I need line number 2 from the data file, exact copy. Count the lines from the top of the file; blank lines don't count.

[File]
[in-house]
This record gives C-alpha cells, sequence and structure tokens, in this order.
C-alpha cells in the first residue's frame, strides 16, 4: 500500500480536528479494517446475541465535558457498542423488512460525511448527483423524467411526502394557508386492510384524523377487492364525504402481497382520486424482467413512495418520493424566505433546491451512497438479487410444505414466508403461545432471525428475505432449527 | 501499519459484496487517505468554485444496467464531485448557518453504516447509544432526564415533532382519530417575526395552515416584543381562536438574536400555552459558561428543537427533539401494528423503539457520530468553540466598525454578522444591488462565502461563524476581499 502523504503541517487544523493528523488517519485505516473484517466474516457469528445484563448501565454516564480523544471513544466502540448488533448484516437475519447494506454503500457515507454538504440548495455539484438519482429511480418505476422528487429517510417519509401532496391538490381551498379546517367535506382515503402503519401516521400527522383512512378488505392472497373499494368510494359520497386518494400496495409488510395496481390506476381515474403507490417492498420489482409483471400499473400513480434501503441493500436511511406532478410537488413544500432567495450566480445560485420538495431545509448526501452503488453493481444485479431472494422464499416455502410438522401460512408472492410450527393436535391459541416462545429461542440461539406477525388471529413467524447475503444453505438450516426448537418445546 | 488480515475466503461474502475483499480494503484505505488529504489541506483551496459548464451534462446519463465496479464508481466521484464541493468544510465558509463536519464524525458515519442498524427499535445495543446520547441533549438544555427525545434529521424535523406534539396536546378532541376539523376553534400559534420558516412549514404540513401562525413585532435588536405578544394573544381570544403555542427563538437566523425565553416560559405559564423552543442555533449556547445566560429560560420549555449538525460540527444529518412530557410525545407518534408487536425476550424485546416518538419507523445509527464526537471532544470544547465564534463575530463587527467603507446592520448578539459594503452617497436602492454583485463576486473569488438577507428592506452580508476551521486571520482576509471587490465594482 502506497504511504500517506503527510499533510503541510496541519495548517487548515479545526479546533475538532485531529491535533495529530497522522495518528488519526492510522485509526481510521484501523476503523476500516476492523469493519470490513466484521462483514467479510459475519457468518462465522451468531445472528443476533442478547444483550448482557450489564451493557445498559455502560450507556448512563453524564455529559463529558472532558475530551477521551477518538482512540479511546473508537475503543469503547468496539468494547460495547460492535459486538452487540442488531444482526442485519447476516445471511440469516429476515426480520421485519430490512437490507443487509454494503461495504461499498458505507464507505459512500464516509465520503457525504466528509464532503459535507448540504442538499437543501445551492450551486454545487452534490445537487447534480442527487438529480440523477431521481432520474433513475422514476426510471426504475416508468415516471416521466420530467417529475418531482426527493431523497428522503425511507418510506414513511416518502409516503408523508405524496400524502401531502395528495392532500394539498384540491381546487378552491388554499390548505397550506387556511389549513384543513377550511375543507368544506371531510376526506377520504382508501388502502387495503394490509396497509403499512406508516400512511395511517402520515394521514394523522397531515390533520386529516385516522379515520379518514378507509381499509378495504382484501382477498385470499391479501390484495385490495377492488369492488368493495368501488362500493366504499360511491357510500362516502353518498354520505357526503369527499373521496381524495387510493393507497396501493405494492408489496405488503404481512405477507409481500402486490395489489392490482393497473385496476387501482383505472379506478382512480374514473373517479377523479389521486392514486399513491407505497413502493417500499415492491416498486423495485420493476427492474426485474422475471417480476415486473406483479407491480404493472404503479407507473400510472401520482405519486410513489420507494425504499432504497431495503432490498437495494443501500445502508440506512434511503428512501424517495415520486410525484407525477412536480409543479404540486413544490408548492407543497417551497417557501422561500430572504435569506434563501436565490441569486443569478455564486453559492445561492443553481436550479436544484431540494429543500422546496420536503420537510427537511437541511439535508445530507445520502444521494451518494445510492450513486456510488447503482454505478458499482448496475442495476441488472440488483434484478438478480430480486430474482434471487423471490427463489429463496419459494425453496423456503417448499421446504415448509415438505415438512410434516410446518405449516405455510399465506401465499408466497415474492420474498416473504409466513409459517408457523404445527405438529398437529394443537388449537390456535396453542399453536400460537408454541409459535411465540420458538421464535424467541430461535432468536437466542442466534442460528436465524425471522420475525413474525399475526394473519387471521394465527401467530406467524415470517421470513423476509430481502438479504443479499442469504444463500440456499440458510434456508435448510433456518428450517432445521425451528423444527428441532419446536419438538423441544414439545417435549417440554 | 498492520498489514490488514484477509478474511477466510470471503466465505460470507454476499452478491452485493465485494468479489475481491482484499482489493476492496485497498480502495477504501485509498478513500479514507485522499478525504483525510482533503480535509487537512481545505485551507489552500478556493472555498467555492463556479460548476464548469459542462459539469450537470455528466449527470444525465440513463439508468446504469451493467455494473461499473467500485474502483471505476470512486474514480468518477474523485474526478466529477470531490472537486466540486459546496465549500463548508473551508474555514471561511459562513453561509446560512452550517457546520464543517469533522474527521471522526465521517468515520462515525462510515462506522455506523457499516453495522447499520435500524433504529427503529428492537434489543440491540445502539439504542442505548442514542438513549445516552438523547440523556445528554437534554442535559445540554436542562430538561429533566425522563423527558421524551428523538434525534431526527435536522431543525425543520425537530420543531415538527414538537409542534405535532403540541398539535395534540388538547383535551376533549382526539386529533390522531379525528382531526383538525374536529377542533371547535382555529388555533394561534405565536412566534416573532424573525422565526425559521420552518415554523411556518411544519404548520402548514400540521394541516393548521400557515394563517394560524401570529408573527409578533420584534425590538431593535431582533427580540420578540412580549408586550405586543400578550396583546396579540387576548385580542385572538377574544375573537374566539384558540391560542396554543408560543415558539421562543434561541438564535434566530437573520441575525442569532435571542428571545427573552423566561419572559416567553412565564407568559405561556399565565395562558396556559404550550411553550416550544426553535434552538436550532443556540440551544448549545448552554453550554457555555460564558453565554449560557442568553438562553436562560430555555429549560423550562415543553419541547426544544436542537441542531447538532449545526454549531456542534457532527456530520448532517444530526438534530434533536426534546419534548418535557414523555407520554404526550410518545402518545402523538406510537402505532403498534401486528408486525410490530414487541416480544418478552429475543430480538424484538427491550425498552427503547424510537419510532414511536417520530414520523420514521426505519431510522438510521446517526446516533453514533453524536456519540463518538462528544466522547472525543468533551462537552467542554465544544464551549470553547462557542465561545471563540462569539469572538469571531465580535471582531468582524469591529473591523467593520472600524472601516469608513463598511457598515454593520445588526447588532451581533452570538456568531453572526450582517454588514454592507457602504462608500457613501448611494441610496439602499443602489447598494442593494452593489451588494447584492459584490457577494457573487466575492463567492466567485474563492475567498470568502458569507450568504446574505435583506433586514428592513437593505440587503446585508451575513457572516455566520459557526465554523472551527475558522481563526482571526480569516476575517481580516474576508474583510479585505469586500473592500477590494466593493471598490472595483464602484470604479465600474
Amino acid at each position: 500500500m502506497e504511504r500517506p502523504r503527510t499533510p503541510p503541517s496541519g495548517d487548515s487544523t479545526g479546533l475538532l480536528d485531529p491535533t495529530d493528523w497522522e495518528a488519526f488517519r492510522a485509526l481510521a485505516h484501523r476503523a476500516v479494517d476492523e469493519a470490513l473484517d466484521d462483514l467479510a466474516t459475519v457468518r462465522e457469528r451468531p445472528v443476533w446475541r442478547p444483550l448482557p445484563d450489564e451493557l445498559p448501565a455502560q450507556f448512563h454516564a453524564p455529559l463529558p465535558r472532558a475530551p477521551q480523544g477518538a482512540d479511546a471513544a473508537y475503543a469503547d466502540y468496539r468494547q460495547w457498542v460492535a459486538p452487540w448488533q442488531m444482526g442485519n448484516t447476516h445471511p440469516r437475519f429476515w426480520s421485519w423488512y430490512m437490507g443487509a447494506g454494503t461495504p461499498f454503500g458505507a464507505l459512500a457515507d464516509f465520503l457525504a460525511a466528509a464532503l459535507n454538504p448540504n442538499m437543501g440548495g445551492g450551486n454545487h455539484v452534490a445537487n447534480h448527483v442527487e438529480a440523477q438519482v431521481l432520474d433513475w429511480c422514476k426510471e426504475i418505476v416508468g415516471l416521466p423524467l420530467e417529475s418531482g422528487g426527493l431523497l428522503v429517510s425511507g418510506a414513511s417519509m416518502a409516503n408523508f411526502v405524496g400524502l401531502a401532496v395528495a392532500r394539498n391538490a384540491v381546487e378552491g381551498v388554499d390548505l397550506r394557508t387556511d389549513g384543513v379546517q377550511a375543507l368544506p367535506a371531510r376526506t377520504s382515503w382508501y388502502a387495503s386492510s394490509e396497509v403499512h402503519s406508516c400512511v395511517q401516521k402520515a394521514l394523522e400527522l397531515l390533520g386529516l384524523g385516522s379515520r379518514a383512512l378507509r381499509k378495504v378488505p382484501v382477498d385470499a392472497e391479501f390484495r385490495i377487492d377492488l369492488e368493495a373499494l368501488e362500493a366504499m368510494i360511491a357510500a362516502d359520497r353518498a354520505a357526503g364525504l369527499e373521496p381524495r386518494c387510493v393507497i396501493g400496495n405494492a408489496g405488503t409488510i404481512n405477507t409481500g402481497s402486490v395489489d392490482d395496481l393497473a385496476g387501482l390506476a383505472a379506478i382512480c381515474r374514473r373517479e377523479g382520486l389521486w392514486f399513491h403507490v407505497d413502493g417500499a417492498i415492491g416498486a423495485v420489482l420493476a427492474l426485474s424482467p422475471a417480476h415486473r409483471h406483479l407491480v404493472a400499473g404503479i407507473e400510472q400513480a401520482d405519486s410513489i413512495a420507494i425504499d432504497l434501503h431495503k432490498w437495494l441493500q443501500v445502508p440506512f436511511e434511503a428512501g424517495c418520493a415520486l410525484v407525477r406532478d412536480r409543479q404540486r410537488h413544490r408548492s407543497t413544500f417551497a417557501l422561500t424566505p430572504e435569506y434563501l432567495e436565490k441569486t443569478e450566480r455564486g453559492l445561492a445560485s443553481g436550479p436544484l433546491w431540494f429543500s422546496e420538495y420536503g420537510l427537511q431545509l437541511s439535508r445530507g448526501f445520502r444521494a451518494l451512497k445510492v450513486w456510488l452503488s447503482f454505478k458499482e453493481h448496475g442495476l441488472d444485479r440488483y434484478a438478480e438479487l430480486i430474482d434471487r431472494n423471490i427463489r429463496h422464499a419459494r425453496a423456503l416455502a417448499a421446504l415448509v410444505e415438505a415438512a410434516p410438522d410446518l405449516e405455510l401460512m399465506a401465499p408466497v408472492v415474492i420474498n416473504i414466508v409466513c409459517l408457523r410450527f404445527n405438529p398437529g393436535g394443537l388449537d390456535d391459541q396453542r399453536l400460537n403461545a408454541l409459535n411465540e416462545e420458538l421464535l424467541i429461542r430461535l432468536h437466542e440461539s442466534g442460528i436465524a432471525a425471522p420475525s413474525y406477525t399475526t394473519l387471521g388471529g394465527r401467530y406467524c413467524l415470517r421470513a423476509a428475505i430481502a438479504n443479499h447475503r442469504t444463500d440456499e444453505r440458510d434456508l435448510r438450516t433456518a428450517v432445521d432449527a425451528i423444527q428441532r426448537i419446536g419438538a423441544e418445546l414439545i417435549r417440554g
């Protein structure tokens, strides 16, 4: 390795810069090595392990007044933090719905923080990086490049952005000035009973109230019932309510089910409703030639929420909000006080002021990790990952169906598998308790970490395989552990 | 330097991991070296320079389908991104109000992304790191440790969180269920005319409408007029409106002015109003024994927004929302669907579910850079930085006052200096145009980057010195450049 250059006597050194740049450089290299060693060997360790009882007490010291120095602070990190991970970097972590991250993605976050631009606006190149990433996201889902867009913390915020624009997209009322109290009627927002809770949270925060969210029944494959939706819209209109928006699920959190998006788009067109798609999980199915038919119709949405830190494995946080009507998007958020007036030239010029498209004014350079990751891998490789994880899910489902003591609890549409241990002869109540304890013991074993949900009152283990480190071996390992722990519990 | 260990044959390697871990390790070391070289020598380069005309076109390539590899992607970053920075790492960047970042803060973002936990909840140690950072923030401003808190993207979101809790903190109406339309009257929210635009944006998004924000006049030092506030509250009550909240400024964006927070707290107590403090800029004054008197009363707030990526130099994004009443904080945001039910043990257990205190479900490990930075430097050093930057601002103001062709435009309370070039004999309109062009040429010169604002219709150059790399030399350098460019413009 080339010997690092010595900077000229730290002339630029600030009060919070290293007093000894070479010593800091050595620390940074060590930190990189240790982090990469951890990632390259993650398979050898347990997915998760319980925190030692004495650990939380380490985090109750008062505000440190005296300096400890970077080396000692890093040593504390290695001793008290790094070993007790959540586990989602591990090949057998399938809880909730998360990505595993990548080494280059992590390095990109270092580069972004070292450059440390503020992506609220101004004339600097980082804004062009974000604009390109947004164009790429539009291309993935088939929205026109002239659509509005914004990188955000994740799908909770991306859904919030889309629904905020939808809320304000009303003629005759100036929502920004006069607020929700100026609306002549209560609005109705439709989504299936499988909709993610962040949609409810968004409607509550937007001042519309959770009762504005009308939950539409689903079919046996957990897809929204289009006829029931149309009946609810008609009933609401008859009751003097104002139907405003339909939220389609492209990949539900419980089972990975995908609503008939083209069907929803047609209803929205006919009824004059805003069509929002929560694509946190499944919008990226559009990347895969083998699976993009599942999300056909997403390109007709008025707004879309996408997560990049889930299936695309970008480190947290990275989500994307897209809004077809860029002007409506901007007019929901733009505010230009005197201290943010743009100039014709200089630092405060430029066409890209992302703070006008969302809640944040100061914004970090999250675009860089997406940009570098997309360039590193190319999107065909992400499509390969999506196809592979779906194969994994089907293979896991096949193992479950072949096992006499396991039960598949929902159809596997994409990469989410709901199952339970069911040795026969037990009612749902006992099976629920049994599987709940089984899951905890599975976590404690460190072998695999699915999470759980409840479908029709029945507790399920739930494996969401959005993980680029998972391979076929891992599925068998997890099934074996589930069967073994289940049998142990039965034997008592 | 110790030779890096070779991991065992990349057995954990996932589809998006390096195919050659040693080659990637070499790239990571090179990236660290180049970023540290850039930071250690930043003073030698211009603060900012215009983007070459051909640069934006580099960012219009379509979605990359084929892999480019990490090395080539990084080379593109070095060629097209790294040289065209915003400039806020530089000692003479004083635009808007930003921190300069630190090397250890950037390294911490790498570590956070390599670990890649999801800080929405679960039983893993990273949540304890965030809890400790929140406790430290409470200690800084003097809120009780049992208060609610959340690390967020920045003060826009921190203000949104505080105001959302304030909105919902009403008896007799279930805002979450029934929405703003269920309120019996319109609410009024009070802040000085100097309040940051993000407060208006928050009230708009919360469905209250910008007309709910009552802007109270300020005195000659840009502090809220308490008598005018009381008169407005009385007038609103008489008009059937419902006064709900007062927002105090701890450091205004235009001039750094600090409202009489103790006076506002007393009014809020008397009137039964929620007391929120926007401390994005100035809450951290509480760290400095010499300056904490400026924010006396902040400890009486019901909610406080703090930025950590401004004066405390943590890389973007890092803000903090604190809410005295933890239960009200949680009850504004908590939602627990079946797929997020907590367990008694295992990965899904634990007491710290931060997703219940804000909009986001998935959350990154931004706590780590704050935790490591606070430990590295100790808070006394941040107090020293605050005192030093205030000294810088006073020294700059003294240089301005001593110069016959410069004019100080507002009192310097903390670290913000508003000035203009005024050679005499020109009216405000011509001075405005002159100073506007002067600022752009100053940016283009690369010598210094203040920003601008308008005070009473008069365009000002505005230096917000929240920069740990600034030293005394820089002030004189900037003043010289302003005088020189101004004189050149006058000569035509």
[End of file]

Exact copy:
This record gives C-alpha cells, sequence and structure tokens, in this order.